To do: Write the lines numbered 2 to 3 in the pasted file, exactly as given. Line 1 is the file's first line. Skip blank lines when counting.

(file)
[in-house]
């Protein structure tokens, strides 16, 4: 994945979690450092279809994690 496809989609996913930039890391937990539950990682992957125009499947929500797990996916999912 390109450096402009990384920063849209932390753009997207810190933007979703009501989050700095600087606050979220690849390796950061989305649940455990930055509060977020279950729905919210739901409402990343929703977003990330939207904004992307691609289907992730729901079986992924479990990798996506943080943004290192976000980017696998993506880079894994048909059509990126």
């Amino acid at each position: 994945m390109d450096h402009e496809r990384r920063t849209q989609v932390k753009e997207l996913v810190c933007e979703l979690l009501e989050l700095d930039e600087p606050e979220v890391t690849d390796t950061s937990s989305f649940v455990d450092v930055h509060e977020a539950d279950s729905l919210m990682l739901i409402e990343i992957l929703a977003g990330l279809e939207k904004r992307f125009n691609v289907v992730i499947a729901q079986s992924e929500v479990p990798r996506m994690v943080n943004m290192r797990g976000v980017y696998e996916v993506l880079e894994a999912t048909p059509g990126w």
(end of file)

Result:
């Protein structure tokens, strides 16, 4: 994945979690450092279809994690 496809989609996913930039890391937990539950990682992957125009499947929500797990996916999912 390109450096402009990384920063849209932390753009997207810190933007979703009501989050700095600087606050979220690849390796950061989305649940455990930055509060977020279950729905919210739901409402990343929703977003990330939207904004992307691609289907992730729901079986992924479990990798996506943080943004290192976000980017696998993506880079894994048909059509990126």
């Amino acid at each position: 994945m390109d450096h402009e496809r990384r920063t849209q989609v932390k753009e997207l996913v810190c933007e979703l979690l009501e989050l700095d930039e600087p606050e979220v890391t690849d390796t950061s937990s989305f649940v455990d450092v930055h509060e977020a539950d279950s729905l919210m990682l739901i409402e990343i992957l929703a977003g990330l279809e939207k904004r992307f125009n691609v289907v992730i499947a729901q079986s992924e929500v479990p990798r996506m994690v943080n943004m290192r797990g976000v980017y696998e996916v993506l880079e894994a999912t048909p059509g990126w």